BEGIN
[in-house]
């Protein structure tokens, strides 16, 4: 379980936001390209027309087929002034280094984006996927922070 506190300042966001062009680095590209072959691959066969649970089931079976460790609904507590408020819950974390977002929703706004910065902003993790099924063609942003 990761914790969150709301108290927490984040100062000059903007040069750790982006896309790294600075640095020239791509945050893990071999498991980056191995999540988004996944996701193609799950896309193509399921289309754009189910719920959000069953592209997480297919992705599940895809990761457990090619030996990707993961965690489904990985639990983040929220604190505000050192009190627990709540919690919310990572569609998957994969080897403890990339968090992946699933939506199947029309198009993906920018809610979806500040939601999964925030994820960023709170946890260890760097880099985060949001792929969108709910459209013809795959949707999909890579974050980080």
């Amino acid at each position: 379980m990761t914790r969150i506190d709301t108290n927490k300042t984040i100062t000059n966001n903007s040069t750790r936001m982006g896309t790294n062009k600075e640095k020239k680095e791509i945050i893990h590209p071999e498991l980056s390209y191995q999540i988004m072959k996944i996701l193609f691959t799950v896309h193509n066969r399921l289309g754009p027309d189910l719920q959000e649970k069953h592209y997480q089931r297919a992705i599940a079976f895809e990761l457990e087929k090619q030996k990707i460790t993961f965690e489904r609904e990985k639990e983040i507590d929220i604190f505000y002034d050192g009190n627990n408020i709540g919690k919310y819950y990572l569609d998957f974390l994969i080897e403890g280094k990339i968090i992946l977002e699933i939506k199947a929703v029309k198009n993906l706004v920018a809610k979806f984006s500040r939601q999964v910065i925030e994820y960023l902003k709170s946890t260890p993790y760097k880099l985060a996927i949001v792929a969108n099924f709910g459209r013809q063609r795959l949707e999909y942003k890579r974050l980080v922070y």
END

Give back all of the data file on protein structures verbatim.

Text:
[in-house]
């Protein structure tokens, strides 16, 4: 379980936001390209027309087929002034280094984006996927922070 506190300042966001062009680095590209072959691959066969649970089931079976460790609904507590408020819950974390977002929703706004910065902003993790099924063609942003 990761914790969150709301108290927490984040100062000059903007040069750790982006896309790294600075640095020239791509945050893990071999498991980056191995999540988004996944996701193609799950896309193509399921289309754009189910719920959000069953592209997480297919992705599940895809990761457990090619030996990707993961965690489904990985639990983040929220604190505000050192009190627990709540919690919310990572569609998957994969080897403890990339968090992946699933939506199947029309198009993906920018809610979806500040939601999964925030994820960023709170946890260890760097880099985060949001792929969108709910459209013809795959949707999909890579974050980080």
């Amino acid at each position: 379980m990761t914790r969150i506190d709301t108290n927490k300042t984040i100062t000059n966001n903007s040069t750790r936001m982006g896309t790294n062009k600075e640095k020239k680095e791509i945050i893990h590209p071999e498991l980056s390209y191995q999540i988004m072959k996944i996701l193609f691959t799950v896309h193509n066969r399921l289309g754009p027309d189910l719920q959000e649970k069953h592209y997480q089931r297919a992705i599940a079976f895809e990761l457990e087929k090619q030996k990707i460790t993961f965690e489904r609904e990985k639990e983040i507590d929220i604190f505000y002034d050192g009190n627990n408020i709540g919690k919310y819950y990572l569609d998957f974390l994969i080897e403890g280094k990339i968090i992946l977002e699933i939506k199947a929703v029309k198009n993906l706004v920018a809610k979806f984006s500040r939601q999964v910065i925030e994820y960023l902003k709170s946890t260890p993790y760097k880099l985060a996927i949001v792929a969108n099924f709910g459209r013809q063609r795959l949707e999909y942003k890579r974050l980080v922070y």